Interested in a workshop on emotional intelligence (thriving at work) for your team?

[i] Kenneth Savitsky, Nicholas Epley & Thomas Gilovich, ‘Do others judge us as harshly as we think? Overestimating the impact of our failures, shortcomings and mishaps’, Journal of Personality and Social Psychology, 2001, vol. 81, no.1, pp 44-56

[ii] Richard S. Miller, ‘Embarrassment’, 1996, The Guilford Press

[iii] Kenneth Savitsky, Nicholas Epley & Thomas Gilovich, ‘Do others judge us as harshly as we think? Overestimating the impact of our failures, shortcomings and mishaps’, Journal of Personality and Social Psychology, 2001, vol. 81, no.1, pp 44-56

[iv] Richard S. Miller, ‘Embarrassment’, 1996, The Guilford Press

Interested in training in emotional intelligence (thriving at work) for your team?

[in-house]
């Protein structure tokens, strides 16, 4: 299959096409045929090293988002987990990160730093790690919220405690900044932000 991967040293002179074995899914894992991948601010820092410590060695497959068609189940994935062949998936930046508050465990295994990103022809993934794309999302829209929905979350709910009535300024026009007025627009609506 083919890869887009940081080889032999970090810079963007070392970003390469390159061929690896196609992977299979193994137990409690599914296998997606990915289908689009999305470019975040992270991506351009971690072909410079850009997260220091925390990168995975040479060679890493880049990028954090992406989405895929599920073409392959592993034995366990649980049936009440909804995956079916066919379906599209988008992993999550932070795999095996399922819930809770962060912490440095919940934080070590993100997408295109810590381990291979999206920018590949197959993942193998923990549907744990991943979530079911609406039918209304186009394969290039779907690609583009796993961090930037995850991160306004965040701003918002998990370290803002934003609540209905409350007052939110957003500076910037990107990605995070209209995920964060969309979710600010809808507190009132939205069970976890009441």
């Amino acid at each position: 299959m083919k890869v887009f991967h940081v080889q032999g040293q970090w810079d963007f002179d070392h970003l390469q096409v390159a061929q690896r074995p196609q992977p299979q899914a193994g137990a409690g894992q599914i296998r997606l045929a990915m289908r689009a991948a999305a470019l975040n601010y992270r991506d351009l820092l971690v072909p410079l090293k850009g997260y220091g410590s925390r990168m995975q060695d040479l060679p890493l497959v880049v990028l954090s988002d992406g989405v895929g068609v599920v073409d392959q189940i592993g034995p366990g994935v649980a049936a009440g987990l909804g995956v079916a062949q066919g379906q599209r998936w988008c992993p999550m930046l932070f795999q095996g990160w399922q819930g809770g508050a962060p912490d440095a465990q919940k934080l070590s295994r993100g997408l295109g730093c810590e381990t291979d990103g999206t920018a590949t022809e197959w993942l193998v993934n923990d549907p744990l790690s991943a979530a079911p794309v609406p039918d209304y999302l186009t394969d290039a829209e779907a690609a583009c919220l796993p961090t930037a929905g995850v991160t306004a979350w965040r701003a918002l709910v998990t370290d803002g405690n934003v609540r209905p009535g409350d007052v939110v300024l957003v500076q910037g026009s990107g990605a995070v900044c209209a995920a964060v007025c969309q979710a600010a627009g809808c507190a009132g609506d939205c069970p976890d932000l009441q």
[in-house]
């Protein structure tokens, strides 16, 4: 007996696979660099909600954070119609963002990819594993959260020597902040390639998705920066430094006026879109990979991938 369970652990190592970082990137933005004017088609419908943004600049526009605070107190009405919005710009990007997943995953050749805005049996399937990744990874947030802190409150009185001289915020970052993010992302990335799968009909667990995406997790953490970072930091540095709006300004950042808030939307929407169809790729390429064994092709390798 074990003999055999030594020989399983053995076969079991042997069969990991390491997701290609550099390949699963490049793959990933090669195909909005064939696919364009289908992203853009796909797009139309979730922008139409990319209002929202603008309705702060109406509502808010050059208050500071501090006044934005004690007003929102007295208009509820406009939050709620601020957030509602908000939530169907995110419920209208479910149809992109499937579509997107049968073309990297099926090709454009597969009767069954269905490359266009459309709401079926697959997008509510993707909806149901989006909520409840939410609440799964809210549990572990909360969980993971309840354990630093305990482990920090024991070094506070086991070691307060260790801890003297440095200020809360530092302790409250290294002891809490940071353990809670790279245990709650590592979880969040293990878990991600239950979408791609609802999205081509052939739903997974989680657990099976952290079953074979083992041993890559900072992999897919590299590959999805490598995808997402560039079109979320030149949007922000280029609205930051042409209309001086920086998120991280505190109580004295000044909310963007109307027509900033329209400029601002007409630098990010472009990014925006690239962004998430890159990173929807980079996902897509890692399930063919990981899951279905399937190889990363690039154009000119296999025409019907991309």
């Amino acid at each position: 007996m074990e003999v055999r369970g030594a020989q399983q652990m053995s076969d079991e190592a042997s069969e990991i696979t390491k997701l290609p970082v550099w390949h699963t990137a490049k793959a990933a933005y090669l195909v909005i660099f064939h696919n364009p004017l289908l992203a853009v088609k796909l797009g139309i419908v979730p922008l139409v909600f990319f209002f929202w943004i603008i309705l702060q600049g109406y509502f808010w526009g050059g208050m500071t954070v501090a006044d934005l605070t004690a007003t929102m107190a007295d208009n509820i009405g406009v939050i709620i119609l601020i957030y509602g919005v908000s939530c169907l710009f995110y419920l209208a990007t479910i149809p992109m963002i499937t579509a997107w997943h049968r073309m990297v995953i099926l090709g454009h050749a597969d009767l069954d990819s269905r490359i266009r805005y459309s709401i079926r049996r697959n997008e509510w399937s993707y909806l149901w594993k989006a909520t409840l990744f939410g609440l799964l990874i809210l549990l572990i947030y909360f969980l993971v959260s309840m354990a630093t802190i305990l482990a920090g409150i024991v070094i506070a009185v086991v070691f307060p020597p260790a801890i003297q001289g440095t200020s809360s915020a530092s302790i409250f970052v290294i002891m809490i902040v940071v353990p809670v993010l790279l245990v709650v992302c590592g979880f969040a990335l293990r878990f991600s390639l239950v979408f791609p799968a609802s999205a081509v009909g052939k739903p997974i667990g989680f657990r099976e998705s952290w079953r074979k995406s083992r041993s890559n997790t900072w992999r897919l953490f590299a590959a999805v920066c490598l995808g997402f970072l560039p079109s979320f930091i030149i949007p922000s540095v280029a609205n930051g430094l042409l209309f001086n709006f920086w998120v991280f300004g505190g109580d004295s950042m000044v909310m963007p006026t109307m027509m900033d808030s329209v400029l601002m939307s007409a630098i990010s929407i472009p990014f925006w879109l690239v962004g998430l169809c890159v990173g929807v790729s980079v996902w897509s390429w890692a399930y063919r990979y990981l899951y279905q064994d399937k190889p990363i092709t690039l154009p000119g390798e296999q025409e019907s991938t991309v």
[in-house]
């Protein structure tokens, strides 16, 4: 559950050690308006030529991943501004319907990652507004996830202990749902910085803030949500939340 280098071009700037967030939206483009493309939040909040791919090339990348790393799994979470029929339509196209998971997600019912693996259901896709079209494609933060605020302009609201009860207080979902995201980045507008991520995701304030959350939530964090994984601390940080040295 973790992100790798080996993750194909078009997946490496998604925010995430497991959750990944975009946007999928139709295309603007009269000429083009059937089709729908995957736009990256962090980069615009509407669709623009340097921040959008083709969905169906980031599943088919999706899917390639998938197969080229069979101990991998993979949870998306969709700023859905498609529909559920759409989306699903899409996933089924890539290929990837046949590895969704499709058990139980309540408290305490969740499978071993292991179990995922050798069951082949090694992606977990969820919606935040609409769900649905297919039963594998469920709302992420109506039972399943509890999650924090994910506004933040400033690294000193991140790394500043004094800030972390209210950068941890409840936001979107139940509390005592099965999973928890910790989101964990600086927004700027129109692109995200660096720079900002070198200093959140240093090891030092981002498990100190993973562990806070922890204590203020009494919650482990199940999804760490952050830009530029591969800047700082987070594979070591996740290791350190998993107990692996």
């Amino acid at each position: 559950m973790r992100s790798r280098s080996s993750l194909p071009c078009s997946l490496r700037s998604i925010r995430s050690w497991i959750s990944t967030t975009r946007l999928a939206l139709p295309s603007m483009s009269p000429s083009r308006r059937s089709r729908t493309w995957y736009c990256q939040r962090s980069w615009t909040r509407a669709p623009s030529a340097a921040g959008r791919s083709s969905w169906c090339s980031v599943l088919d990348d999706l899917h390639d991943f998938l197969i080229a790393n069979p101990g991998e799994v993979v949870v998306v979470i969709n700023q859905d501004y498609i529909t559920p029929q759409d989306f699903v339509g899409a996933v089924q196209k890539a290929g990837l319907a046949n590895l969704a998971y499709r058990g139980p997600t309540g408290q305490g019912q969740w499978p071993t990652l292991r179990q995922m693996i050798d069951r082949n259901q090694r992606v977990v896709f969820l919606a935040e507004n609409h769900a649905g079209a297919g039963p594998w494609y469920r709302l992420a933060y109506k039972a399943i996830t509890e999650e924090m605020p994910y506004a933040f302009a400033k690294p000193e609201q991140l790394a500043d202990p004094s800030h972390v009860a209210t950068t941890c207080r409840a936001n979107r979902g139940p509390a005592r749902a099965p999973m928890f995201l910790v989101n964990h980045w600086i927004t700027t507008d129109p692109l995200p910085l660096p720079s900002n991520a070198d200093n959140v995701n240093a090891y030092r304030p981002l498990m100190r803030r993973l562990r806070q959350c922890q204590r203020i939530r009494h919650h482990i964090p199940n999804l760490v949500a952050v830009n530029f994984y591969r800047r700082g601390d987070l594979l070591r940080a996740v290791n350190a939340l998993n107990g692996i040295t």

About Ralph Brown

ralph brown blog3

Ralph is our founder and managing director. He has a background in psychology, television journalism and business.

Ralph's passions are psychology and writing. He leads workshops on both and speaks to conferences on the psychology of thriving at work.

In 2011  Professional Speakers Australia awarded him its top speaking accreditation, the CSP.

He has written six books and more than a hundred articles on psychology and writing. International research journals have published his articles reviewing the research on resilience.

Ralph's enjoys trips to France. He lives in rural Canterbury.